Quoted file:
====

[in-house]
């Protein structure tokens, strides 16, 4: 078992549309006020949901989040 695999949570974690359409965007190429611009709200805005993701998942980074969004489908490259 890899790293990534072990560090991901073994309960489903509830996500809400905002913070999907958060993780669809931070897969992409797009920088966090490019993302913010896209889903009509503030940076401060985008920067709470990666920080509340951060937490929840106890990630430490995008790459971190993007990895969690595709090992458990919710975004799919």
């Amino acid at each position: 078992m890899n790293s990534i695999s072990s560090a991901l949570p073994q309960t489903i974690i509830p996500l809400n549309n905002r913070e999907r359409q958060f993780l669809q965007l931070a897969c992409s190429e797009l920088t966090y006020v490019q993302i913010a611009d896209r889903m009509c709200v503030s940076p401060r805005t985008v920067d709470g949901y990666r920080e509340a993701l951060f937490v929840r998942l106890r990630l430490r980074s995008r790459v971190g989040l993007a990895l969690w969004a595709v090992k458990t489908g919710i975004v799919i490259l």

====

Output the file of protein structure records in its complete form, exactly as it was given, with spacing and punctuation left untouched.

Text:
[in-house]
């Protein structure tokens, strides 16, 4: 078992549309006020949901989040 695999949570974690359409965007190429611009709200805005993701998942980074969004489908490259 890899790293990534072990560090991901073994309960489903509830996500809400905002913070999907958060993780669809931070897969992409797009920088966090490019993302913010896209889903009509503030940076401060985008920067709470990666920080509340951060937490929840106890990630430490995008790459971190993007990895969690595709090992458990919710975004799919």
């Amino acid at each position: 078992m890899n790293s990534i695999s072990s560090a991901l949570p073994q309960t489903i974690i509830p996500l809400n549309n905002r913070e999907r359409q958060f993780l669809q965007l931070a897969c992409s190429e797009l920088t966090y006020v490019q993302i913010a611009d896209r889903m009509c709200v503030s940076p401060r805005t985008v920067d709470g949901y990666r920080e509340a993701l951060f937490v929840r998942l106890r990630l430490r980074s995008r790459v971190g989040l993007a990895l969690w969004a595709v090992k458990t489908g919710i975004v799919i490259l």